Never say this in a job interview

by | 03.05.24

Your number one goal in an interview is to convey why you above all other candidates are the best person for the job.  You want the person who interviews you to walk away feeling like you have the right set of skills and the drive to do the job well.  So, it’s important that you don’t raise any red flags.  Here are some things that you should never say in an interview:

I didn’t have time to prepare

The number one rule when you have an interview is to do your research.  You should never go to an interview knowing nothing about the Company or the job you are going for.  The employer will want to see you have done your homework.

My last Company was toxic

No matter how bad your last job was, you must never, ever bad mouth a former employer in an interview.  Even if you truly had a toxic job or boss the person who is interviewing you doesn’t know that and could wonder whether you will talking badly about their Company next.


It’s on my CV

Here is the thing the person interviewing you knows its on your CV.  If they are asking about a particular job or experience they want you to tell them more than you have written.  They are also asking this so they can evaluate your communication and social skills.

Um, I don’t know

Even if you practice and practice and practice there still could be a question that stumps you.  But saying ‘I don’t know’ is not the right approach.  Buy some time by asking the person who is interviewing you to repeat the question and hopefully a suitable answer will pop into your brain.

I’m going to start my own business in the future

Entrepreneurial ambitions are great – but if you are applying for a job to work for someone else you probably want to not mention the fact that this is ultimately what you want to do.  Employers want people who are going to be with them long term, not someone who will move on quickly.

Don’t use jargon

Business speak is fine as long as people know what you are talking about but jargon that you use on a day to day basis is not.  We see CV’s everyday with so much jargon in that it is impossible for us to find the individuals jobs and that’s simply because we don’t have a clue what they do.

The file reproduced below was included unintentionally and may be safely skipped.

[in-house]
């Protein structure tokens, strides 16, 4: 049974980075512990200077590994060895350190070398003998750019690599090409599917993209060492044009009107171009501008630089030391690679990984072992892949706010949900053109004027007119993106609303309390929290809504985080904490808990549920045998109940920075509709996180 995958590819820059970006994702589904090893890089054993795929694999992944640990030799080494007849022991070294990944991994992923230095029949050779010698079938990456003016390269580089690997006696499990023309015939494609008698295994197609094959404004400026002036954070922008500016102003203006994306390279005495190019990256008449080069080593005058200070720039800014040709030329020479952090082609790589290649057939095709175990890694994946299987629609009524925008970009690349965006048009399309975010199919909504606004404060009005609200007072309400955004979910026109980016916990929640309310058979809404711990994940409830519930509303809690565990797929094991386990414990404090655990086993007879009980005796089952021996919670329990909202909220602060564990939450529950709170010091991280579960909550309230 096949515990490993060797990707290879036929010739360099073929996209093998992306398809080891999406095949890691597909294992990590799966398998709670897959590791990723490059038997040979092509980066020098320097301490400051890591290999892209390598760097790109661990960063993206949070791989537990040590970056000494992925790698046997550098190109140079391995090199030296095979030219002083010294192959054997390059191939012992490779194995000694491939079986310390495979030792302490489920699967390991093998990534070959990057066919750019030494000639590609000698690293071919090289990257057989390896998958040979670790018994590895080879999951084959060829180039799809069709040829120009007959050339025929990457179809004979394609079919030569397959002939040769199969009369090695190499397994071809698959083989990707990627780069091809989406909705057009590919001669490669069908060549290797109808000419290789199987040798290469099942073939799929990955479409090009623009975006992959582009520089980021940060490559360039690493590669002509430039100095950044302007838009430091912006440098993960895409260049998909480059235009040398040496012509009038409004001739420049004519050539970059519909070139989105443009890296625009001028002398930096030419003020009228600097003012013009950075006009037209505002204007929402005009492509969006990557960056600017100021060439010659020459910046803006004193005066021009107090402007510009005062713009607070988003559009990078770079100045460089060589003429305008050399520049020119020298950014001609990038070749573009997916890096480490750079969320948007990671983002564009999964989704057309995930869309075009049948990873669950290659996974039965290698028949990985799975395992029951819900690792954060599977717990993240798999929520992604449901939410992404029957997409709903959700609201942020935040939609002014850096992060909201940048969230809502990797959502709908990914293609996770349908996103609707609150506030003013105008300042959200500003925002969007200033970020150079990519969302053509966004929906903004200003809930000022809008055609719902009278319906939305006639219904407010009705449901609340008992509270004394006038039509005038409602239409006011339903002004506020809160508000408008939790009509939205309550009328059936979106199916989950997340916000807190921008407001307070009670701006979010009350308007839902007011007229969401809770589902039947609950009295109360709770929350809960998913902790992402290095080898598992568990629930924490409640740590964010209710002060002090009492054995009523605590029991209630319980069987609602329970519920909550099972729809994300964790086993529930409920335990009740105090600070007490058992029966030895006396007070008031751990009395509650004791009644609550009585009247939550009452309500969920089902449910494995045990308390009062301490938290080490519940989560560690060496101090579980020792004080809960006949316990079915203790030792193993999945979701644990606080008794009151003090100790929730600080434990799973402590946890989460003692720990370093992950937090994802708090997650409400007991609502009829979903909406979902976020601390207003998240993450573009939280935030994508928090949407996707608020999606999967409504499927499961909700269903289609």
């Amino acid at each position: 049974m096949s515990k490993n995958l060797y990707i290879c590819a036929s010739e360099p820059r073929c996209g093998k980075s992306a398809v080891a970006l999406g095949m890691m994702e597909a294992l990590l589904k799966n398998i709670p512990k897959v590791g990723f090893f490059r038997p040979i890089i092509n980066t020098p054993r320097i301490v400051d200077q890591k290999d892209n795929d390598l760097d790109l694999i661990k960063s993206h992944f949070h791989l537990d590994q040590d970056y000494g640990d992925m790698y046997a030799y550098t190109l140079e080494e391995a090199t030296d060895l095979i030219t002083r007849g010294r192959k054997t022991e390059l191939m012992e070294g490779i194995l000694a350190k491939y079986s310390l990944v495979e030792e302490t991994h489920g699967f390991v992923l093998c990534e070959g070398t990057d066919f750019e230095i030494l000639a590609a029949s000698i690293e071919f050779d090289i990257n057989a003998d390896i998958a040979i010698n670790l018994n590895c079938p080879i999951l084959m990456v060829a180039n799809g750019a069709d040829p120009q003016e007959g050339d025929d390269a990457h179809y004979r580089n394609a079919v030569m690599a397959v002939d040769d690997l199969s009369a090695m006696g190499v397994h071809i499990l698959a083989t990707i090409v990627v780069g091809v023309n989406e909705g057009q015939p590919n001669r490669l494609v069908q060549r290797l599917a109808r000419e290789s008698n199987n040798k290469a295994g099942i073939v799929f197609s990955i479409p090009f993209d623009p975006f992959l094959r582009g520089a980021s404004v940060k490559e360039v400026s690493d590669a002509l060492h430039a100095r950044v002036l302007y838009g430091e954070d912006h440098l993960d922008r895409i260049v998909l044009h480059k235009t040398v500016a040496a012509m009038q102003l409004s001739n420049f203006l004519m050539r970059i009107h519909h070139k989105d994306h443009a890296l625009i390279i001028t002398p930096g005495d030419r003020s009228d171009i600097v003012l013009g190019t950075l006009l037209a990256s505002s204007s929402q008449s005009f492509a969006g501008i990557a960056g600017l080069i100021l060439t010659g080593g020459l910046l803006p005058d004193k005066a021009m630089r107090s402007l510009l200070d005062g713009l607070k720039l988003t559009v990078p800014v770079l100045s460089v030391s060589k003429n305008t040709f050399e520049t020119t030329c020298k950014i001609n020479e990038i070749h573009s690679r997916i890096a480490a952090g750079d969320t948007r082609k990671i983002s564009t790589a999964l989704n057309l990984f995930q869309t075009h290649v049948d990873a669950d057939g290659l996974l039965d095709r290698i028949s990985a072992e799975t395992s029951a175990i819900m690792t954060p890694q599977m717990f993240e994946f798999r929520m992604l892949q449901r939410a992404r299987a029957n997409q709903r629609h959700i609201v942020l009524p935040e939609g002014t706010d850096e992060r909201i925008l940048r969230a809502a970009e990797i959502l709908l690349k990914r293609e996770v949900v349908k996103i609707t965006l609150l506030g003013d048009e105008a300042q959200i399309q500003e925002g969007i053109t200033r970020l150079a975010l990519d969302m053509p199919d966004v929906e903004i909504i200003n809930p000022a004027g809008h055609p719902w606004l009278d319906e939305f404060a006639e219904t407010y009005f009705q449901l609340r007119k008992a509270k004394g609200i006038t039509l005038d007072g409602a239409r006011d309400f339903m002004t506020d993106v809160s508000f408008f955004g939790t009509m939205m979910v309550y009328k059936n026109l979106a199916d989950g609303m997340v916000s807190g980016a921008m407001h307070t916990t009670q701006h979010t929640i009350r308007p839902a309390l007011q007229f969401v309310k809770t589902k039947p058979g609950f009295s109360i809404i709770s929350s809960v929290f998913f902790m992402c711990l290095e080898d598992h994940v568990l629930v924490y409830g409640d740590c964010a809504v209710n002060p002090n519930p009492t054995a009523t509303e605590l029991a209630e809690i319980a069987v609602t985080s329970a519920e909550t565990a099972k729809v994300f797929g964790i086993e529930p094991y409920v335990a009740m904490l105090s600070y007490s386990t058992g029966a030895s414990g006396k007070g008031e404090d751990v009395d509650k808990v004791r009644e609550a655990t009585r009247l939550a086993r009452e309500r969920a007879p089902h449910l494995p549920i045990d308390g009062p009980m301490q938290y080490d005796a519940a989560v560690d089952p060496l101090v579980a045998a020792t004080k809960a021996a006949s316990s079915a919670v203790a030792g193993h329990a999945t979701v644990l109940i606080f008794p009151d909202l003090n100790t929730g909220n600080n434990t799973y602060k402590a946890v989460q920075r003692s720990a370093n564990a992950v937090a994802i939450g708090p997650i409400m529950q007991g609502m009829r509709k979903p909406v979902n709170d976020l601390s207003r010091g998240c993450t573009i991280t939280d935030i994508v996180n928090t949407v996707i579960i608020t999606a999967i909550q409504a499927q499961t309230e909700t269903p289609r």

Sh*t I’m so sorry

You would think that no one would swear in an interview but you would be surprised how often people still do it.  Even if the person who interviews you drops a few bad words you are better keeping your language professional.

Do you want to see my references?

When an employer wants to see your references believe me they will ask for them.  The same can be said for qualifications and certificates.  Never go to an interview laden down with references from all and sundry as well as copies of certificates, including your 25 meter swimming certificate from the year dot.

You don’t have any questions

Not having any questions for the interviewer say’s that you’re not interested in the job, so you must ask at least two or three questions.  Don’t prepare them before hand as this looks to contrived.  Listen to what’s being said to you in the interview and list mentally what you would like more information on and you’ve got your questions.

What’s in it for me?

When you bust in with WIIFM (what’s in it for me) questions you look both greedy and frankly unappealing. The person interviewing you wants to know what you can do for them – not what you want from them.  If you start asking about salary, benefits or promotion then you will come across as entitled, not focused on the job and only interested in what you are going to get out of it.

So to summarise make your interview professional and about you as a person and the skills and experience you can bring to the Company then you can’t go wrong.

Angela Burton